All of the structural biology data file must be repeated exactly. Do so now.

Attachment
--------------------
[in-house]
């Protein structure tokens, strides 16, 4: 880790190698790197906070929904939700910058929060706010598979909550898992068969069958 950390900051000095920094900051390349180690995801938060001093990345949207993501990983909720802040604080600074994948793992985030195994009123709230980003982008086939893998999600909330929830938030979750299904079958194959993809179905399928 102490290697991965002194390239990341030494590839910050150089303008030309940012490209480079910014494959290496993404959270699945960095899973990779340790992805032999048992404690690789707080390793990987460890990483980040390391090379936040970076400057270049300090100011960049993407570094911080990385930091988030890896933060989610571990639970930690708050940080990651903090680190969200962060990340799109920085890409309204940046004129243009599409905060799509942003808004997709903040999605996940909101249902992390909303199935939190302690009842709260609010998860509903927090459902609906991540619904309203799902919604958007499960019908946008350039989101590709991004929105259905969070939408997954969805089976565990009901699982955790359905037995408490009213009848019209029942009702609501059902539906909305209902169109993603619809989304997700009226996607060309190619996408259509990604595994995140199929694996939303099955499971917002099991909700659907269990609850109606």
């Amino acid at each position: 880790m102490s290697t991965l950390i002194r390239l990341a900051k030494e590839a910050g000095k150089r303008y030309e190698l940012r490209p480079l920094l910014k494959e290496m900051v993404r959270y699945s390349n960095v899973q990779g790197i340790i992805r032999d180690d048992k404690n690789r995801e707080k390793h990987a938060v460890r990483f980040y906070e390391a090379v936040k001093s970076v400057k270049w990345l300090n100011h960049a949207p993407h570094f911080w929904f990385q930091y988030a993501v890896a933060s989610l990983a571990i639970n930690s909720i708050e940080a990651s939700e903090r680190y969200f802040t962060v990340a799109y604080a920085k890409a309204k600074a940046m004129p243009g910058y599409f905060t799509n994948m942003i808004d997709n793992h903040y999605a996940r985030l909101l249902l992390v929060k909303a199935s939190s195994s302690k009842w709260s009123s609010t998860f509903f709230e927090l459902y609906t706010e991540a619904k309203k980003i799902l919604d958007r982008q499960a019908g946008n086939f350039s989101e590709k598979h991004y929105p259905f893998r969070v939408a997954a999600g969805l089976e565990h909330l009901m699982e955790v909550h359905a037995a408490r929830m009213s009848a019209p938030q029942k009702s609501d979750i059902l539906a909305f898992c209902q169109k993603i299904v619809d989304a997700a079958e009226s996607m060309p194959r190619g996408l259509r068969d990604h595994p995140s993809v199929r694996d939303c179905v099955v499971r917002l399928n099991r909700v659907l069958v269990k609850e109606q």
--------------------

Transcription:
[in-house]
């Protein structure tokens, strides 16, 4: 880790190698790197906070929904939700910058929060706010598979909550898992068969069958 950390900051000095920094900051390349180690995801938060001093990345949207993501990983909720802040604080600074994948793992985030195994009123709230980003982008086939893998999600909330929830938030979750299904079958194959993809179905399928 102490290697991965002194390239990341030494590839910050150089303008030309940012490209480079910014494959290496993404959270699945960095899973990779340790992805032999048992404690690789707080390793990987460890990483980040390391090379936040970076400057270049300090100011960049993407570094911080990385930091988030890896933060989610571990639970930690708050940080990651903090680190969200962060990340799109920085890409309204940046004129243009599409905060799509942003808004997709903040999605996940909101249902992390909303199935939190302690009842709260609010998860509903927090459902609906991540619904309203799902919604958007499960019908946008350039989101590709991004929105259905969070939408997954969805089976565990009901699982955790359905037995408490009213009848019209029942009702609501059902539906909305209902169109993603619809989304997700009226996607060309190619996408259509990604595994995140199929694996939303099955499971917002099991909700659907269990609850109606």
């Amino acid at each position: 880790m102490s290697t991965l950390i002194r390239l990341a900051k030494e590839a910050g000095k150089r303008y030309e190698l940012r490209p480079l920094l910014k494959e290496m900051v993404r959270y699945s390349n960095v899973q990779g790197i340790i992805r032999d180690d048992k404690n690789r995801e707080k390793h990987a938060v460890r990483f980040y906070e390391a090379v936040k001093s970076v400057k270049w990345l300090n100011h960049a949207p993407h570094f911080w929904f990385q930091y988030a993501v890896a933060s989610l990983a571990i639970n930690s909720i708050e940080a990651s939700e903090r680190y969200f802040t962060v990340a799109y604080a920085k890409a309204k600074a940046m004129p243009g910058y599409f905060t799509n994948m942003i808004d997709n793992h903040y999605a996940r985030l909101l249902l992390v929060k909303a199935s939190s195994s302690k009842w709260s009123s609010t998860f509903f709230e927090l459902y609906t706010e991540a619904k309203k980003i799902l919604d958007r982008q499960a019908g946008n086939f350039s989101e590709k598979h991004y929105p259905f893998r969070v939408a997954a999600g969805l089976e565990h909330l009901m699982e955790v909550h359905a037995a408490r929830m009213s009848a019209p938030q029942k009702s609501d979750i059902l539906a909305f898992c209902q169109k993603i299904v619809d989304a997700a079958e009226s996607m060309p194959r190619g996408l259509r068969d990604h595994p995140s993809v199929r694996d939303c179905v099955v499971r917002l399928n099991r909700v659907l069958v269990k609850e109606q």